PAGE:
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If Cleveland or Memphis in the late 1950s was ground zero in the birth of rock ’n’ roll, San Francisco in the 1960s and 1970s was the Fertile Crescent of its evolution, said classic rock guitarist/singer Steve Miller.

“San Francisco was the most vibrant music scene of the 20th century, so, let’s start right there,” Miller said in a teleconference. “It was really magic compared to the rest of the musical world that I was involved in.

“The rest of it was a bunch of gangsters running nightclubs and stealing stuff from musicians, and you worked in bars or you worked for Dick Clark. It was very goofy. San Francisco was extremely real. It was much, much more than just bands and music. It was a true social phenomenon.”

The San Francisco scene spawned the Steve Miller Band and the rock band Journey, who from 1976-82 each sold more than 20 million albums and together had nearly 20 Top 10 hits, many of which still are popular nearly 40 years later.

The two groups – along with fellow San Francisco group Tower of Power – have taken to the road this summer for a tour that will stop at the Darien Lake Performing Arts Center on Tuesday.

The Steve Miller Band and Journey have never before shared the stage – surprising since Journey bassist Ross Valory came from the Steve Miller Band and Journey guitarist Neal Schon once backed singer Paul Rodgers (of Bad Company) when he opened for the Steve Miller Band.

Schon, in the teleconference, said that in that fertile San Francisco music scene, he was busy first as a member of Santana, “and I’d never really seen Steve Miller until later.”

The Steve Miller Band took off with the No. 1 hit “The Joker” in 1973, but had its commercial peak starting in 1976 with the hits “Take the Money and Run,” “Rock’n Me,” “Fly Like an Eagle,” “Jet Airliner” and “Jungle Love.” Its last hit was the No. 1 “Abracadabra” in 1982.

Its 1978 “Greatest Hits” album sold more than 13 million, making it among the top 30 best-selling albums ever in the United States.

Journey, meanwhile, hit the top 20 in 1979 with “Lovin’, Touchin’, Squeezin’,” then had a run of hits through 1983 with “Who’s Crying Now,” “Open Arms,” and its only No. 1 hit, “Separate Ways (Worlds Apart).” Its 1988 “Greatest Hits” album sold 15 million copies, making it the No. 15 best-selling U.S. album.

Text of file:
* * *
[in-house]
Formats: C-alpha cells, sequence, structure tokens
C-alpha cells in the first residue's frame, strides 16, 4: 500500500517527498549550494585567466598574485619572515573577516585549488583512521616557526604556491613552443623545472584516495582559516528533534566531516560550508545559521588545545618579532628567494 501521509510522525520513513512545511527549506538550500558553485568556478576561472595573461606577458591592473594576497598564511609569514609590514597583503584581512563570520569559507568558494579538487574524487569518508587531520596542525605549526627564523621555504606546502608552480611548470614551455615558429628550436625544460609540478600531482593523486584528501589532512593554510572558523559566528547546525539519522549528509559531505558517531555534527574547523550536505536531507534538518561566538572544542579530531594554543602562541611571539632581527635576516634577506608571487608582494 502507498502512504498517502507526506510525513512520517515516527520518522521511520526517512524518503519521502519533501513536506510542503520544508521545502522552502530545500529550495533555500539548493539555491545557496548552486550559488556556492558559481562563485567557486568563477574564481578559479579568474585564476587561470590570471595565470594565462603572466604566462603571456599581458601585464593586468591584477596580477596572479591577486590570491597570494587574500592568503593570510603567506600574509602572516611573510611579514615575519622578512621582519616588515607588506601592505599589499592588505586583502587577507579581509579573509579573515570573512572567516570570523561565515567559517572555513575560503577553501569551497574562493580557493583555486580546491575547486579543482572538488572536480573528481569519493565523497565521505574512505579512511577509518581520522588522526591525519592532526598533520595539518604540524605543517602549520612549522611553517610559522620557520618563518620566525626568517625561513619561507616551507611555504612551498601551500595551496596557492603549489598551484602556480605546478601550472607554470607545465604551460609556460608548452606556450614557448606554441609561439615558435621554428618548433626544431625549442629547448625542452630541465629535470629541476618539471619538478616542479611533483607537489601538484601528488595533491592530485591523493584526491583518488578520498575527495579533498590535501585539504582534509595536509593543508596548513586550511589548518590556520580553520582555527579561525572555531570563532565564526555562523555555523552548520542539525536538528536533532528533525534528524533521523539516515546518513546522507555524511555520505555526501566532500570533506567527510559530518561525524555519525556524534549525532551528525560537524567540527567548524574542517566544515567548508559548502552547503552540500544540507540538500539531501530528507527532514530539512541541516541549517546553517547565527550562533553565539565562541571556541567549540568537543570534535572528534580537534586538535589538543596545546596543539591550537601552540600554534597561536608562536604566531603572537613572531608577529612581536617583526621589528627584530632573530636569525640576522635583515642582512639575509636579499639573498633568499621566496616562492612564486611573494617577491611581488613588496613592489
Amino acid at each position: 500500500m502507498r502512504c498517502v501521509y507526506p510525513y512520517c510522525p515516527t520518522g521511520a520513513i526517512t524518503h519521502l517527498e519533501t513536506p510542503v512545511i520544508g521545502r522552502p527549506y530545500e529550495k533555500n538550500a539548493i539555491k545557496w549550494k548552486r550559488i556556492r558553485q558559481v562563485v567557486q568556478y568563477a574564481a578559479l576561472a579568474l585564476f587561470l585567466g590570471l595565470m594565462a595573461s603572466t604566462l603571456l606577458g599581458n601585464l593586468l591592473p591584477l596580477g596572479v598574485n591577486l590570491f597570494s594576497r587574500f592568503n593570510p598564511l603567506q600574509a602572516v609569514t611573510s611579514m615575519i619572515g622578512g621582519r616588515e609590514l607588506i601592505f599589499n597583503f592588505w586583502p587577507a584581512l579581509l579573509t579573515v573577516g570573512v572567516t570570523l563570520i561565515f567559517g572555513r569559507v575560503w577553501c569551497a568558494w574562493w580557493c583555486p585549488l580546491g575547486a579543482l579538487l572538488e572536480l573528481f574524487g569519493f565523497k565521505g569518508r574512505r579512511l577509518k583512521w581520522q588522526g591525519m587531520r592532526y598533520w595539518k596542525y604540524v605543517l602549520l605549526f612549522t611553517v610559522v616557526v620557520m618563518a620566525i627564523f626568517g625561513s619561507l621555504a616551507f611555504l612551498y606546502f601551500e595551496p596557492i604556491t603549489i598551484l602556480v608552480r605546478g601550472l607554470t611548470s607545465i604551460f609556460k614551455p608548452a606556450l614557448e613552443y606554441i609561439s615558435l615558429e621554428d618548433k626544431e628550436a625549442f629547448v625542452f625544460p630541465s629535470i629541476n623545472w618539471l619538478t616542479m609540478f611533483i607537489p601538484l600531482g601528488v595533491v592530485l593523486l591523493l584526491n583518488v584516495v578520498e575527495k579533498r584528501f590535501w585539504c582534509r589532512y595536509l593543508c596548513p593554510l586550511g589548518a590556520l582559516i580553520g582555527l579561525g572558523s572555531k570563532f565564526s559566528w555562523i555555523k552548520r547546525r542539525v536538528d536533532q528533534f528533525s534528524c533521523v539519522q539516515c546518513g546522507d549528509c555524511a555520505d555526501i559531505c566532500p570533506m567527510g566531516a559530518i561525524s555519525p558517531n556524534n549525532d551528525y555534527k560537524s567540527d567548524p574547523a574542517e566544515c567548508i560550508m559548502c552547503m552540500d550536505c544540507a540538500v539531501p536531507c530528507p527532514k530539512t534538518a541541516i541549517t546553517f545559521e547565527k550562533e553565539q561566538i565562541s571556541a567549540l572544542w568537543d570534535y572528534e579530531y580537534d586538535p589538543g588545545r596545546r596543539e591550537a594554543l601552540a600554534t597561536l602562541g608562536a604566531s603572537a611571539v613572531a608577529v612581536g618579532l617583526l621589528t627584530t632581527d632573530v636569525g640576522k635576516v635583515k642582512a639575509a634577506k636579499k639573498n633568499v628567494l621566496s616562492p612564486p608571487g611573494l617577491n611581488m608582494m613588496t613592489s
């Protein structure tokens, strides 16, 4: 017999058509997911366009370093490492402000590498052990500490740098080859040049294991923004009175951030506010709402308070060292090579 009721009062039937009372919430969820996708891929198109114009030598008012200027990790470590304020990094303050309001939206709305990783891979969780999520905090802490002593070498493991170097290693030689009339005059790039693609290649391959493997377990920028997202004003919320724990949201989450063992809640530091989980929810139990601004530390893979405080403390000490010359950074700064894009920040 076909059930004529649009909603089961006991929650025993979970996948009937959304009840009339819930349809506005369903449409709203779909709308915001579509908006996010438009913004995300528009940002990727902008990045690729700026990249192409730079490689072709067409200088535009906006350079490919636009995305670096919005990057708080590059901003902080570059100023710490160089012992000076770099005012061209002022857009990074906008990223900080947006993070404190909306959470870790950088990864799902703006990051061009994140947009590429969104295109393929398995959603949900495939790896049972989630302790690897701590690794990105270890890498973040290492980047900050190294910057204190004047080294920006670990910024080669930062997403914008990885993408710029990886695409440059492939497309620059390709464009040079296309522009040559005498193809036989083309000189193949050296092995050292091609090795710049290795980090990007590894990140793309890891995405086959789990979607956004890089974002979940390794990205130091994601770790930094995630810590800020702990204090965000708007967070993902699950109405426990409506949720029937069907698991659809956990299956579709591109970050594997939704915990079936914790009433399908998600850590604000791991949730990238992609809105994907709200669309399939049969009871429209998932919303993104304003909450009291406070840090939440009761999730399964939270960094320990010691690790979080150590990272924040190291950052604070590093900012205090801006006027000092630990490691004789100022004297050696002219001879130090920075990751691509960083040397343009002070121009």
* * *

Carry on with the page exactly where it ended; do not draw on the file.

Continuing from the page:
Journey’s career was revived in 2007 when its hit “Don’t Stop Believin’ ” was used in the final scene of the series finale of the HBO hit “The Sopranos,” then in the 2009 pilot episode of the smash Fox-TV show “Glee.”

The popularity of the former prompted Journey, which had been on hiatus, to reform with Filipino singer Arnel Pineda, whom the band discovered on YouTube, replacing vocalist Steve Perry. Journey released “Revelation,” just its second album in nine years, and saw it hit the top five and go platinum.

Journey released another album, “Eclipse,” in 2011. And Schon said that as soon as the tour with Steve Miller Band is finished, the band intends to record music it’s working on now and a 2015 release is likely.

“I just finished mixing,” he said. “It’s ‘The Joker’s’ 40th anniversary. So we went back to ’73 and we took all the songs from ‘The Joker’ and reworked them.” But Miller said he’s so disillusioned with the recording industry that he intends to self-release the disc to sell at his shows.

Both Schon and Miller said the special music from the 1970s is what fans want to hear at concerts anyway.

“Our audiences are so conservative now and so strangely addicted to … the greatest hits,” Miller said. “We’ll go out and we’ll be playing in front of 15,000 people and say, ‘Hey, we’re going to do three new songs from something we just recorded’ and 5,000 people get up and go get a hot dog and a beer and they don’t come back until they hear the opening strings of ‘The Joker’ or ‘Fly Like an Eagle.’

“This is unprecedented. I’ve played myself into a box. … It’s a very strange kind of world that I occupy. I love performing, and connecting with an audience never gets old for me, but it does get old for me when my audience is just only interested in something they’ve already heard.”

Schon said Journey will do material from the two albums it’s recorded with Pineda, but also will be playing largely a greatest hits collection - and play the songs as close to the original arrangements as possible.

“We went back to a lot of the original arrangements because they’ve sort of drifted through the years, you know, and got back to record versions so we could play more songs between the sets,” he said. “I think basically we’re going to play more songs in the set and keep the jamming down a little bit more.”